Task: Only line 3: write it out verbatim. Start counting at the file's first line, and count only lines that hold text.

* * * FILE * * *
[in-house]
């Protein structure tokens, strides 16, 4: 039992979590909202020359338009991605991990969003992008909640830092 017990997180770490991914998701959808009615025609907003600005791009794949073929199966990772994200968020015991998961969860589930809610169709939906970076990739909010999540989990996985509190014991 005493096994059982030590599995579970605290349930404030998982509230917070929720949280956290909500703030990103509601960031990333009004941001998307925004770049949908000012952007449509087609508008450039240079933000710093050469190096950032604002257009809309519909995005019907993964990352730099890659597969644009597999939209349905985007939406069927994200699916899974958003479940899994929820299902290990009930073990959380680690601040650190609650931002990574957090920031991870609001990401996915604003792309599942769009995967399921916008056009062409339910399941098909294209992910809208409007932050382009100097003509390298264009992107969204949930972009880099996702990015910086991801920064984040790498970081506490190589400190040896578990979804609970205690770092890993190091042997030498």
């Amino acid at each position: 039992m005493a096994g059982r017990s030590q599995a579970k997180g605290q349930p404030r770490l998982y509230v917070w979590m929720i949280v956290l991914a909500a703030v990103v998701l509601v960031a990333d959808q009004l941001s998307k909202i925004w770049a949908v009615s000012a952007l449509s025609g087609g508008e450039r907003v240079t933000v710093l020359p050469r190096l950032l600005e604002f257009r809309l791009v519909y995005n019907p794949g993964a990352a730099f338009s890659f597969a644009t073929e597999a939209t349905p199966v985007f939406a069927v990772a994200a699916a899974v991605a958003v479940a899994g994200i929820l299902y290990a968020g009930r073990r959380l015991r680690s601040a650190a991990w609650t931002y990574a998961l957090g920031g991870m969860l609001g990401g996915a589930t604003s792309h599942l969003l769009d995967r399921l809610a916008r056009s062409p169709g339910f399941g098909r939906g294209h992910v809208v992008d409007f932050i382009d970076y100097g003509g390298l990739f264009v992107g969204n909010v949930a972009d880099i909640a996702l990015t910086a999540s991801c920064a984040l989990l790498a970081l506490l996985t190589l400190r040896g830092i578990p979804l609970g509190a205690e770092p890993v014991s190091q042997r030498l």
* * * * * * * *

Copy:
């Amino acid at each position: 039992m005493a096994g059982r017990s030590q599995a579970k997180g605290q349930p404030r770490l998982y509230v917070w979590m929720i949280v956290l991914a909500a703030v990103v998701l509601v960031a990333d959808q009004l941001s998307k909202i925004w770049a949908v009615s000012a952007l449509s025609g087609g508008e450039r907003v240079t933000v710093l020359p050469r190096l950032l600005e604002f257009r809309l791009v519909y995005n019907p794949g993964a990352a730099f338009s890659f597969a644009t073929e597999a939209t349905p199966v985007f939406a069927v990772a994200a699916a899974v991605a958003v479940a899994g994200i929820l299902y290990a968020g009930r073990r959380l015991r680690s601040a650190a991990w609650t931002y990574a998961l957090g920031g991870m969860l609001g990401g996915a589930t604003s792309h599942l969003l769009d995967r399921l809610a916008r056009s062409p169709g339910f399941g098909r939906g294209h992910v809208v992008d409007f932050i382009d970076y100097g003509g390298l990739f264009v992107g969204n909010v949930a972009d880099i909640a996702l990015t910086a999540s991801c920064a984040l989990l790498a970081l506490l996985t190589l400190r040896g830092i578990p979804l609970g509190a205690e770092p890993v014991s190091q042997r030498l």